When I was 14 in the mid fifties in Mexico City I was unaware that I was living in a golden age of Mexican art and film. My mother and grandmother were friends of Mexicans in the arts and one of them (not Mexican) was Alma Reed a journalist of fame and a patron of the arts. Through her my mother and grandmother met Diego Rivera and other Mexican painters. I was taken to several parties and exhibitions but the only person I remember was a beautiful woman with extremely black eyes who said she was a Mayan princess. She called herself Nicté-Ha and liked to dress in white. I have no idea if the bar of the venerable Hotel Del Prado (in which there was a beautiful mural by Diego Rivera) came first or the princess as the bar was the Nicté-Ha. In 1985 the terrible earthquake that struck Mexico City demolished the hotel but with careful restoration techniques the mural was peeled off from the fallen wall. I believe that Nicté-Ha, the Mayan princess might have been a proto Paris Hilton, who was famous for being herself. There is no on-line information on my Mayan princess. It is almost as if she may have been a figment of my imagination. A couple of years ago I photographed Ivette Hernandez as my Nicté-Ha. I used one of my mother’s blue Mexican rebozos and on Hernandez’s forehead I placed a necklace I had made for Rosemary (part of a set that includes a ring and ear rings) by my jeweler friend Jaime Vidal. The sterling silver jewelry featured the seeds from our colorín tree which I planted in our front garden when we moved to Arboledas, Estado de Mexico. This tree is the state’s official tree and the seeds are a brilliant deep red. With time they have turned even darker and are almost black.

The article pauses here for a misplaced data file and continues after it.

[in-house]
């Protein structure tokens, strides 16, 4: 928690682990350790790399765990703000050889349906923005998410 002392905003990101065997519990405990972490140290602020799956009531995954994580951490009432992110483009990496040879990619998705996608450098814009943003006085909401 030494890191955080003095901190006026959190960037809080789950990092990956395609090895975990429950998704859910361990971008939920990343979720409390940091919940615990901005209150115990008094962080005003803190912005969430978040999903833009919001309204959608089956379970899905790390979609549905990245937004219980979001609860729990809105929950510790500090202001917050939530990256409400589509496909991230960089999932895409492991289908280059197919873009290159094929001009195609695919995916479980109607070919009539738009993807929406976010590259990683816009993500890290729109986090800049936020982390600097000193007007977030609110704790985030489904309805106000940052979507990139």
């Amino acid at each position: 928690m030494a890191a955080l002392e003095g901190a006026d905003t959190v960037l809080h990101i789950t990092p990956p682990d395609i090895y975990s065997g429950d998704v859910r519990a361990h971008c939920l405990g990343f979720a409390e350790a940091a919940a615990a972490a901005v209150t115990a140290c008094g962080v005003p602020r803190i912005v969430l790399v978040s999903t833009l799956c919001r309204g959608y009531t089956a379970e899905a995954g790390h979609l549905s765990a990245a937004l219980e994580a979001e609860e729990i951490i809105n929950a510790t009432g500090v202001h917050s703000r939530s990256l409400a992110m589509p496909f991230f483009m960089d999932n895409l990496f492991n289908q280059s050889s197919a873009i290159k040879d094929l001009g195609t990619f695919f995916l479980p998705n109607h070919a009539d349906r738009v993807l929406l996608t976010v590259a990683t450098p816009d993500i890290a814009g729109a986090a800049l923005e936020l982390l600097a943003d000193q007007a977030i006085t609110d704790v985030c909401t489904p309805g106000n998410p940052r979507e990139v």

Originally published at blog.alexwaterhousehayward.com.